Written Testimony of Amanda Pachomski
Long Island Bird Conservation Program Manager, Audubon NY
For the Assembly Environmental Conservation Committee
and Assembly Long Island Sound Taskforce
Hearing on Long Island Sound Water Quality
August 27, 2018
Assemblymember Englebright and Assemblymember D’Urso, thank you for granting Audubon New York the opportunity to offer testimony on the importance of protecting and enhancing the Long Island Sound’s (“the Sound”) water quality. I am Amanda Pachomski, the Long Island Bird Conservation Program Manager for Audubon New York.
The National Audubon Society protects birds and the places they need – today and tomorrow. As a leading state program, Audubon New York works with a network of 50,000 members, hundreds of volunteers, 27 local Audubon Chapters, the Audubon Connecticut state office, and dozens of other partners to protect and restore New York State’s bird populations. Together with our network and partners, Audubon achieves its mission to protect birds and their habitats through science, advocacy, education, and on-the-ground conservation programs. At its best, Audubon’s network unites to tackle big challenges facing birds that cannot be solved by any single part of the network alone – like protecting the Sound for birds and people.
On Long Island, we work closely with our local Audubon Chapters to protect our priority coastal and marine bird species through our Theodore Roosevelt Sanctuary and Audubon Center and Long Island Bird Conservation Program. We focus on protecting beach-nesting birds through education and stewardship, and also work with many partners and all levels of government to address threats to the coastal habitats by advocating for habitat management and policies that positively impact birds, people, and the environment.
Unfortunately, water quality impairments in the Sound continue to threaten our priority species and their habitats. The Sound is a globally significant ecosystem providing critical habitat for an extraordinary array of birds, fish, and other wildlife and is an important driver of the regional economy. The quality of its waters and marine environments impact more Americans than any other estuary in the United States.
Long Island Sound and the birds and wildlife that depend on it are an ecological treasures that deserve our protection, and Audubon will continue to be part of the effort to seek solutions to the challenges the Sound faces from water quality issues.
Long Island Sound and Its Importance to Migratory Birds
America’s coastal habitat is critically important to the survival of birds. Protecting and restoring coastal habitat is one of the five conservation strategies of Audubon’s 2016-2020 Strategic Plan: Extending our Conservation Reach Together. We focus on the most threatened and iconic bird species that rely on coastal habitats—estuaries, tidal wetlands, islands, beaches, and the marine environment—throughout the hemisphere and work to strengthen their populations while preserving the places they need to survive.
The Sound is a globally significant ecosystem for birds, fish, and other wildlife. It is a 1,320 square mile estuary of the Atlantic Ocean and borders 600 miles of the New York and Connecticut coastlines. The Sound supports 54 Important Bird Areas (“IBAs”), and fourteen of those IBAs are identified as ‘global,’ meaning they support bird species of international conservation concern and/or birds in numbers that are significant at a global level.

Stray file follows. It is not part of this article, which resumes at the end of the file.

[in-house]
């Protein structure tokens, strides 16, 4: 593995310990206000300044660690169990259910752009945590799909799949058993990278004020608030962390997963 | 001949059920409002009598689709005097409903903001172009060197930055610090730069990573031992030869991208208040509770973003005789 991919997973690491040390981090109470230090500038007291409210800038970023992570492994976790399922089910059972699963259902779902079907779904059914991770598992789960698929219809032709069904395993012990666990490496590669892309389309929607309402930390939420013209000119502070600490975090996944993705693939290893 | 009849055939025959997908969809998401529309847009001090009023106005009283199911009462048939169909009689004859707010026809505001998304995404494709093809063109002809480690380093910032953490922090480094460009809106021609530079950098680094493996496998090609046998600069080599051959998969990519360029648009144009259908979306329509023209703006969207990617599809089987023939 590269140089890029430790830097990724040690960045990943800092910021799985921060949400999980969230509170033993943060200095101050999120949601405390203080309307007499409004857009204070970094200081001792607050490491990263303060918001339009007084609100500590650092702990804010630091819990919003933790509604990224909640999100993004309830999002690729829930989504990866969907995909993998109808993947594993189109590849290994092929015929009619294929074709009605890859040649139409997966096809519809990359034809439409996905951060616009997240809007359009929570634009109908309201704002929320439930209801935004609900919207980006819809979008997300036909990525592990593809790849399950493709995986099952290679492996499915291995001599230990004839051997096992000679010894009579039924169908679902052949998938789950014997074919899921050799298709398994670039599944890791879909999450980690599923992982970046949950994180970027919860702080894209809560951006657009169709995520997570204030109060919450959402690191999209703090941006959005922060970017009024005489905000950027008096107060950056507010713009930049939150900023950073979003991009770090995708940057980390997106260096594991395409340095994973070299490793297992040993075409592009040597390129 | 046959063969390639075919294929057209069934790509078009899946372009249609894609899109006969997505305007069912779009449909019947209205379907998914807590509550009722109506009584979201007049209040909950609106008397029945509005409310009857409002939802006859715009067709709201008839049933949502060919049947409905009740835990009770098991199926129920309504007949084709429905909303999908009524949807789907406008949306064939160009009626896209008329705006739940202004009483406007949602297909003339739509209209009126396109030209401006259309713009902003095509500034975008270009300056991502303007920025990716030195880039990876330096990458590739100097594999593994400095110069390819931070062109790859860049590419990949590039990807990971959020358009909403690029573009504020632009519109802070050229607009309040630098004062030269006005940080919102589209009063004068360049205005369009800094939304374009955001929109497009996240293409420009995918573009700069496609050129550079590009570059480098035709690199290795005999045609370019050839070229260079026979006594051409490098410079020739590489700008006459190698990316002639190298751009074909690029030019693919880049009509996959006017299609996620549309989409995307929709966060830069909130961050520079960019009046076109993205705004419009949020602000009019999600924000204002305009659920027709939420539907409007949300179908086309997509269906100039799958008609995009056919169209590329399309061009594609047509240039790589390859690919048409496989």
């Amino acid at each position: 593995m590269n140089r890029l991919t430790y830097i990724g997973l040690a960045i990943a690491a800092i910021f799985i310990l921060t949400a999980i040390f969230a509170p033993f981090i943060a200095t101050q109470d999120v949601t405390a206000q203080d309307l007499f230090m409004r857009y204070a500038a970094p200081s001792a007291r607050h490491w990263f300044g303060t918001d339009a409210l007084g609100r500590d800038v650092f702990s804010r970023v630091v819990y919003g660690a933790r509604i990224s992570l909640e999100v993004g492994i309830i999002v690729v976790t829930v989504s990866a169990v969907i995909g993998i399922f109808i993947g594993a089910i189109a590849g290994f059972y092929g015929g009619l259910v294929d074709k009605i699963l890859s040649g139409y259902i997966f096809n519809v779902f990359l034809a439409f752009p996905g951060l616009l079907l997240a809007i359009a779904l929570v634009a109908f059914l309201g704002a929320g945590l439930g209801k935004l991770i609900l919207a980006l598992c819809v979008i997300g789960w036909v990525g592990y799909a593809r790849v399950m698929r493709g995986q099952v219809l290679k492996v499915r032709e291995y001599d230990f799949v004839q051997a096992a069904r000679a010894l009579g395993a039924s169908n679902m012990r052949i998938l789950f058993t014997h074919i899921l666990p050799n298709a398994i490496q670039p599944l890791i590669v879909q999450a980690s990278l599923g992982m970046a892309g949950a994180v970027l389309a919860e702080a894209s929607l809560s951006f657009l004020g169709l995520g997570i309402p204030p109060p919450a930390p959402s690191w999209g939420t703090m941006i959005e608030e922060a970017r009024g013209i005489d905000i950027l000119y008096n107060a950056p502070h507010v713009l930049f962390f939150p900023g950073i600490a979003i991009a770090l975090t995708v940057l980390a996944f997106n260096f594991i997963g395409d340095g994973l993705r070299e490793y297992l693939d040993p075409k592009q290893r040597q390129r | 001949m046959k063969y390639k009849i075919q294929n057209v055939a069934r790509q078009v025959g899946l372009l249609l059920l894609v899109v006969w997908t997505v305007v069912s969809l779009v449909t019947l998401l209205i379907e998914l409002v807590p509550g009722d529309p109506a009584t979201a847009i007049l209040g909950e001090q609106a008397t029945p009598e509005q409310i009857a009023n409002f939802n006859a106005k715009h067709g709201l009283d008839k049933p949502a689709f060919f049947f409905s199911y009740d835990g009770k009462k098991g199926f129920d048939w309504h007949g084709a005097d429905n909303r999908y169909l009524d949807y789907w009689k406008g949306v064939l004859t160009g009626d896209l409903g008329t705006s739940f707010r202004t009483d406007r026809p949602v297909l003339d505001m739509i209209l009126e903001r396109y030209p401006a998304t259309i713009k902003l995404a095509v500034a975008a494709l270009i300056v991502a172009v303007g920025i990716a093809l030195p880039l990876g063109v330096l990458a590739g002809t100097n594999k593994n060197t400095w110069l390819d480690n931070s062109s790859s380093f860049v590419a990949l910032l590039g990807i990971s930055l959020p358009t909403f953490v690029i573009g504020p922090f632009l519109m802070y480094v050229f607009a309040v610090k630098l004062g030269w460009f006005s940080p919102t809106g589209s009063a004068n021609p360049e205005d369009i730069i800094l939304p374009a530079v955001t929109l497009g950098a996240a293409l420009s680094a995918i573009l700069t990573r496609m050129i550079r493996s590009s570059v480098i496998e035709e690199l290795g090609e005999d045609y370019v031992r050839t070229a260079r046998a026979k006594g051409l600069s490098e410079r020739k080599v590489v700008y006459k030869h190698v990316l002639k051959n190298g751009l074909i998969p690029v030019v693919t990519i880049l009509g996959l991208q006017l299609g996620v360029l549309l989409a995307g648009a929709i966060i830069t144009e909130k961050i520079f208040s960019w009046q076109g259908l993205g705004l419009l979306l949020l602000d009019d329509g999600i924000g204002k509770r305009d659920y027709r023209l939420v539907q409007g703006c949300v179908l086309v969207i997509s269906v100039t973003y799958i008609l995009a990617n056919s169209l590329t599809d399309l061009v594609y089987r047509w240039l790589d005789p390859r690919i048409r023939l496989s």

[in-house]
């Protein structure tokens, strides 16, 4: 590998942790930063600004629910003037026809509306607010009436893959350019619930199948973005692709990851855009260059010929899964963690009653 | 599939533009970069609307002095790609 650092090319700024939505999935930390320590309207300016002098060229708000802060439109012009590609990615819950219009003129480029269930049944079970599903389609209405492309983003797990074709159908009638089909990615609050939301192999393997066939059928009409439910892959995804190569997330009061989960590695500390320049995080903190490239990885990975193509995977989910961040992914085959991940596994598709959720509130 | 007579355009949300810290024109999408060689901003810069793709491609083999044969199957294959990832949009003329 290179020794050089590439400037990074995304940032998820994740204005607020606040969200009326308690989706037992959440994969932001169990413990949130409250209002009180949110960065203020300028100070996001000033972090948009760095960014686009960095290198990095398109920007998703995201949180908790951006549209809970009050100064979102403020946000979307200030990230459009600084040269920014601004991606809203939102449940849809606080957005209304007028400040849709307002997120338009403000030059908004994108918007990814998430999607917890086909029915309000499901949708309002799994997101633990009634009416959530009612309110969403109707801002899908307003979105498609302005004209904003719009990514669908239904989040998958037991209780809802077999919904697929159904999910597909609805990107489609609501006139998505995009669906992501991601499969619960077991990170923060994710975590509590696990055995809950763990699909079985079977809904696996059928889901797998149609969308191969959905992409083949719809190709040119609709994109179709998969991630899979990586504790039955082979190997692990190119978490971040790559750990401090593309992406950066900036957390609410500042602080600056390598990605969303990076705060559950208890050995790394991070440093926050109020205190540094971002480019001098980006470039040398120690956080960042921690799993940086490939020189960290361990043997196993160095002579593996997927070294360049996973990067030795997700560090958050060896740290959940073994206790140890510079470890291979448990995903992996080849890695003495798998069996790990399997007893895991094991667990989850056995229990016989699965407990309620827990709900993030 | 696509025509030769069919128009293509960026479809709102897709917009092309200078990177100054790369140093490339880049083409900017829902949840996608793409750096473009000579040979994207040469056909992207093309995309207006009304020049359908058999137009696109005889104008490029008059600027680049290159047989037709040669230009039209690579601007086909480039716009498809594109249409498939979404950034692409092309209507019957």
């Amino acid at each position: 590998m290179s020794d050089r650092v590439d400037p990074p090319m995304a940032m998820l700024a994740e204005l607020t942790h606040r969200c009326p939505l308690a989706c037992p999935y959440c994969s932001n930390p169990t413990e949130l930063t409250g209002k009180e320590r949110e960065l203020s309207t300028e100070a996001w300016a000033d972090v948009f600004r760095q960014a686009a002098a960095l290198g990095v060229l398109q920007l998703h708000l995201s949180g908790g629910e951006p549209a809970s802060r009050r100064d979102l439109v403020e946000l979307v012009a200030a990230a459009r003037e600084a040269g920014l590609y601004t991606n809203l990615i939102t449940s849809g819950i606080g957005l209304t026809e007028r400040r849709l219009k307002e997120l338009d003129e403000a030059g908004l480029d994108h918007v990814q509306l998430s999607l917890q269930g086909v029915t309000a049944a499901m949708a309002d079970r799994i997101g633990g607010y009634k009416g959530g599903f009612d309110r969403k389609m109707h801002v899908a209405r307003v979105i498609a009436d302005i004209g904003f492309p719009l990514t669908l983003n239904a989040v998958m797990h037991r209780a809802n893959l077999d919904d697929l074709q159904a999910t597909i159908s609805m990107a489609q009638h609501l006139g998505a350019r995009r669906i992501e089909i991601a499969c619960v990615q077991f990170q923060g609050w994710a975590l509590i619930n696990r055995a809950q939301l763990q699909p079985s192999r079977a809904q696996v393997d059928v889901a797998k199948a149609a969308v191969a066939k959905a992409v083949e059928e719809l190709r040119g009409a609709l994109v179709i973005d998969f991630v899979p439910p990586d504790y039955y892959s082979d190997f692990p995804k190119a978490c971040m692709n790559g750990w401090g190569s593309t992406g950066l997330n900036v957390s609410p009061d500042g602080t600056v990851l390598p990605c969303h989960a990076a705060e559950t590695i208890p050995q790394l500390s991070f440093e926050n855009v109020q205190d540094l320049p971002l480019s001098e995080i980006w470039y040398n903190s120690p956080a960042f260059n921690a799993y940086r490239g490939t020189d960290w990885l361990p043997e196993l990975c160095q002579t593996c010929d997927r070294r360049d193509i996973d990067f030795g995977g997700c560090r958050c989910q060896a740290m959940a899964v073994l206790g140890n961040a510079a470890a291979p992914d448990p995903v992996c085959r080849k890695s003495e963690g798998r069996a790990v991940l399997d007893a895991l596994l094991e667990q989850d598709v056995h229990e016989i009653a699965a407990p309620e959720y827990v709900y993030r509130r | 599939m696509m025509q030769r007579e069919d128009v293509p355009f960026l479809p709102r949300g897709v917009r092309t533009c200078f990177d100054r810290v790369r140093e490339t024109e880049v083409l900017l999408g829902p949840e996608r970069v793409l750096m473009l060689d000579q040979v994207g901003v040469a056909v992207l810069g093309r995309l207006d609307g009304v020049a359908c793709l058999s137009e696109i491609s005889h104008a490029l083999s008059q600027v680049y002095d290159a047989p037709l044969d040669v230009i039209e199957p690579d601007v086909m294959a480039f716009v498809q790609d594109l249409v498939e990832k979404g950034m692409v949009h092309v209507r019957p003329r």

The Sound is also home to one of the most important tern nesting sites on earth, Great Gull Island; with more than 10,000 pairs of Common Terns and approximately 2,000 pairs of the federally endangered Roseate Tern. The Sound supports over 1,200 species of invertebrates, 170 species of fish, and dozens of species of migratory birds, including the Bald Eagle, Least Tern, Saltmarsh Sparrow, Osprey, and the federally threatened Piping Plover and Red Knot.
Issues Affecting Long Island Sound Water Quality and Coastal Birds
With more than 23 million people living within 50 miles of its shores, the Sound has been threatened by unprecedented pollution, habitat loss, and ecosystem disruption. Fortunately, New York State and its partners – including the State of Connecticut, the federal government and its agencies, local governments, nongovernmental organizations, and concerned citizens – have made restoring the Sound a priority. This comprehensive effort has resulted in measurable improvements to the Sound’s health: water quality has improved, habitat has been restored, and open spaces have been protected. Notable accomplishments include:
- As of 2015, both Connecticut and New York have attained the goal of reducing nitrogen by 40 million pounds annually.
- Over 1,625 acres of habitat in New York and Connecticut were restored from 1998 to 2015.
- 317 miles of migratory corridors in rivers for fish passage have been opened up.
- Millions of people have been engaged and educated about the importance of the Sound for wildlife, the local economy, and public health.
- Menhaden are returning, and humpback whales and dolphins have been seen in the Sound in recent years.